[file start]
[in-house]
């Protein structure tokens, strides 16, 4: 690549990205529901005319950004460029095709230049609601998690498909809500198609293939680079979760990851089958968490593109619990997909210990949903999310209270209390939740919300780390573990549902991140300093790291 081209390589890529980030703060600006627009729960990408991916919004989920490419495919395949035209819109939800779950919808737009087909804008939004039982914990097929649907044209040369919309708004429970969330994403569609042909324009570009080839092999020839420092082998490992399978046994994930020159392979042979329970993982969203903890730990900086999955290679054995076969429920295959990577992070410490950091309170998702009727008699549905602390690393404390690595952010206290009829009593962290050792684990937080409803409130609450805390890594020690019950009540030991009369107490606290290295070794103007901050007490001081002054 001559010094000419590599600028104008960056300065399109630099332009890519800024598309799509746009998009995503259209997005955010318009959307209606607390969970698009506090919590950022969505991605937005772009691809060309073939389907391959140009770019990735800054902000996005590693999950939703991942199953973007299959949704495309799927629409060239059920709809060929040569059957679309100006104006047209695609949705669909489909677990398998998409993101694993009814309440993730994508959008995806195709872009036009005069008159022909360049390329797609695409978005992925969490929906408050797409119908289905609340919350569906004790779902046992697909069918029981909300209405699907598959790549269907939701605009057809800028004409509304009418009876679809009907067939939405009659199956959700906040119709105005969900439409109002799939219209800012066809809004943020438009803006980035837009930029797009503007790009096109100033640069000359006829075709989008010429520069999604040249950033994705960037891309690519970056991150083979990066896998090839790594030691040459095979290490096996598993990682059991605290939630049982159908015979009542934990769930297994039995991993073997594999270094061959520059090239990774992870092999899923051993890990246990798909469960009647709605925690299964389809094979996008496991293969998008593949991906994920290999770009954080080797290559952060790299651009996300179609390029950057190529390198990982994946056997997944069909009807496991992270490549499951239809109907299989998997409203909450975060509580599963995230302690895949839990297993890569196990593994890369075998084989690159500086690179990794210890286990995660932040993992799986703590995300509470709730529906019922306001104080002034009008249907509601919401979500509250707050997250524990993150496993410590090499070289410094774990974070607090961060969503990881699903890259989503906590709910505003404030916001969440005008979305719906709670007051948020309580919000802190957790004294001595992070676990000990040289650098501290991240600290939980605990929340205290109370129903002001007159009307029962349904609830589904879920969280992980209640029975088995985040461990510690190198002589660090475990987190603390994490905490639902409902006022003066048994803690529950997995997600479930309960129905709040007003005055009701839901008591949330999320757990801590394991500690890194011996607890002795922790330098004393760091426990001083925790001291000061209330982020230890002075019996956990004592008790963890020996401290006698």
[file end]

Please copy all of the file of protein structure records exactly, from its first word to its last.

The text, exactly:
[in-house]
């Protein structure tokens, strides 16, 4: 690549990205529901005319950004460029095709230049609601998690498909809500198609293939680079979760990851089958968490593109619990997909210990949903999310209270209390939740919300780390573990549902991140300093790291 081209390589890529980030703060600006627009729960990408991916919004989920490419495919395949035209819109939800779950919808737009087909804008939004039982914990097929649907044209040369919309708004429970969330994403569609042909324009570009080839092999020839420092082998490992399978046994994930020159392979042979329970993982969203903890730990900086999955290679054995076969429920295959990577992070410490950091309170998702009727008699549905602390690393404390690595952010206290009829009593962290050792684990937080409803409130609450805390890594020690019950009540030991009369107490606290290295070794103007901050007490001081002054 001559010094000419590599600028104008960056300065399109630099332009890519800024598309799509746009998009995503259209997005955010318009959307209606607390969970698009506090919590950022969505991605937005772009691809060309073939389907391959140009770019990735800054902000996005590693999950939703991942199953973007299959949704495309799927629409060239059920709809060929040569059957679309100006104006047209695609949705669909489909677990398998998409993101694993009814309440993730994508959008995806195709872009036009005069008159022909360049390329797609695409978005992925969490929906408050797409119908289905609340919350569906004790779902046992697909069918029981909300209405699907598959790549269907939701605009057809800028004409509304009418009876679809009907067939939405009659199956959700906040119709105005969900439409109002799939219209800012066809809004943020438009803006980035837009930029797009503007790009096109100033640069000359006829075709989008010429520069999604040249950033994705960037891309690519970056991150083979990066896998090839790594030691040459095979290490096996598993990682059991605290939630049982159908015979009542934990769930297994039995991993073997594999270094061959520059090239990774992870092999899923051993890990246990798909469960009647709605925690299964389809094979996008496991293969998008593949991906994920290999770009954080080797290559952060790299651009996300179609390029950057190529390198990982994946056997997944069909009807496991992270490549499951239809109907299989998997409203909450975060509580599963995230302690895949839990297993890569196990593994890369075998084989690159500086690179990794210890286990995660932040993992799986703590995300509470709730529906019922306001104080002034009008249907509601919401979500509250707050997250524990993150496993410590090499070289410094774990974070607090961060969503990881699903890259989503906590709910505003404030916001969440005008979305719906709670007051948020309580919000802190957790004294001595992070676990000990040289650098501290991240600290939980605990929340205290109370129903002001007159009307029962349904609830589904879920969280992980209640029975088995985040461990510690190198002589660090475990987190603390994490905490639902409902006022003066048994803690529950997995997600479930309960129905709040007003005055009701839901008591949330999320757990801590394991500690890194011996607890002795922790330098004393760091426990001083925790001291000061209330982020230890002075019996956990004592008790963890020996401290006698």